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Service through toys: Toy Shoppe marks 25 years of providing gifts to local children

Times Observer photos by Josh Cotton Volunteers at the Toy Shoppe, including woodworkers and painters, make hundreds of different wooden toys each year that are made for children all over the county. They’re celebrating 25 years of toy making this year.

An idea to provide activity and socialization for retired people in Warren County has grown to bless thousands of children in the area over the last 25 years.

The Toy Shoppe is celebrating its silver anniversary this year.

If you’re not familiar, the Toy Shoppe is located at the Warren State Hospital. Volunteers gather three days a week to make wooden toys that are then distributed — via a host of means — to children throughout the area.

Volunteer coordinator Pat Williams said the Toy Shoppe was formed in 1998 by a group who had a vision that recognized the “therapeutic values of being active senior citizens.” And the vision was to couple that work with serving disadvantaged children in the county.

The first year of production was 1999 and 1,000 toys were made.

Twenty-five years later? The organization has about 50 active volunteers, has made 30,000 toys including 1,835 last year and a distribution network that includes the Salvation Army, Toys For Tots and a host of other agencies.

One example? Toy Shoppe volunteers recently took toys to all WCSD kindergarten classes to help with indoor recess. The estimated value of that work alone is about $9,000.

And Williams said they’re hoping to expand that partnership to first grade and potentially special education.

“The toys we produce are multi-faceted,” Williams said. “We do a lot of doll toys, tables and chairs for Barbie and Ken, beds for all ranges of doll sizes.

“We do puzzles and games. We’ll do tic-tac-toe. Then we do all kinds of toys they can move with.”

That includes shopping carts with wooden fruits and vegetables, toy gas ranges and chainsaws.

“The kids have a great time with these toys,” he said.

Toy Shoppe volunteers have also made toys and kits for Free Books for Kids Town, Warren County Fright Nights and Angel Tree programs.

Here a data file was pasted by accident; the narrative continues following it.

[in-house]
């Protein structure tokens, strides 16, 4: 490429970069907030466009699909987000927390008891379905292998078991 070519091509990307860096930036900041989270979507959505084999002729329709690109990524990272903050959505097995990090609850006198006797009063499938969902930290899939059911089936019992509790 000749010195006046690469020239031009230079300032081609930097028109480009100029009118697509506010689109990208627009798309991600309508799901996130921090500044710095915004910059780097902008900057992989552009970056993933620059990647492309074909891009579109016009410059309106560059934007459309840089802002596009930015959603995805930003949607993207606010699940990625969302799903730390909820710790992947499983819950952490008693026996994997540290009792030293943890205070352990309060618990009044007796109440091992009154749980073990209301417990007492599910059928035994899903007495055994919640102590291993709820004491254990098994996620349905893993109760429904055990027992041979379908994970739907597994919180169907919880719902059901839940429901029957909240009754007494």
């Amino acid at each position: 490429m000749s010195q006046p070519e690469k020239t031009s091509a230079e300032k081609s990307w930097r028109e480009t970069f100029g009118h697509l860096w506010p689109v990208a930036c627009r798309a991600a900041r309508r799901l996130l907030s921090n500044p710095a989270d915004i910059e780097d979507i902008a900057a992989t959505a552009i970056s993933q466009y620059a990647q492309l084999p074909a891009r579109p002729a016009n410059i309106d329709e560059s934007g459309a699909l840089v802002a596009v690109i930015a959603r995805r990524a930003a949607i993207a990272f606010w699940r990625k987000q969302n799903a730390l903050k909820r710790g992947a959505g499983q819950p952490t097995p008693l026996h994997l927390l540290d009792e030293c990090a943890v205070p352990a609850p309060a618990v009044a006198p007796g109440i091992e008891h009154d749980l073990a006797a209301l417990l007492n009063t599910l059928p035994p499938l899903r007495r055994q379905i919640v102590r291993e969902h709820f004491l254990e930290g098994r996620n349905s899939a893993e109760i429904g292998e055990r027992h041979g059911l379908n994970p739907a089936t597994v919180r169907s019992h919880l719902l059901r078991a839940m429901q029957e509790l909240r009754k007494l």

“We’re constantly adding to provide different areas where toys can be distributed,” Williams said.

The Toy Shoppe program is funded through grants and donations for the cost of the wood as well as the maintenance required to keep the tools and machines going. They’re part of Warren Gives.

“It’s a very expensive operation,” Williams said.

They’ve boiled down their cost to about $3.25 per toy. Multiply that by the number of toys and the amount grows quickly.

“We really depend on the generosity of the community,” Williams said, specifically highlighting grants from Cummins and the Warren State Hospital for providing — at no cost — the space for volunteers to work.

It’s the volunteers, though, that makes the entire operation function.

“(We have) been very lucky to have 43 active volunteers. (That’s) just unimaginable in today’s day and age,” Williams said. “It’s just unbelievable.”

Volunteers gather Monday, Wednesday and Friday mornings form 8 a.m. until noon.

“Having that number of people allows quite a group to be existing here at any one time,” Williams said.

That includes woodworkers and painters at the shop and a group that do the cloth work remotely.

There is a two-hour, six-day training program for potential volunteers, just to ensure people can use the various machines safely.

“We’re always looking for volunteers, both painters and woodworkers,” Williams said. “We have about 300 different patterns (and) have all the models of what these toys look like.”

And there’s space for volunteers to really get creative with the toys that are being built.

“A lot of people are quite advanced,” Williams said, “and come in with their own ideas.”

They’ll see a toy at auctions and garage sales and see toys, buy them and then they’ll add those to the repertoire. The patterns are all designed in-house.

Volunteers can have plenty of prior woodworking experience or none.

“We’re open to both of those,” he said.

Williams said they do hope volunteers will commit to at least two days a week, acknowledging that appointments and other engagements come up.

“We are very conscious of trying to make sure we have the ability to distribute toys to people,” he said, “to keep the market alive.”

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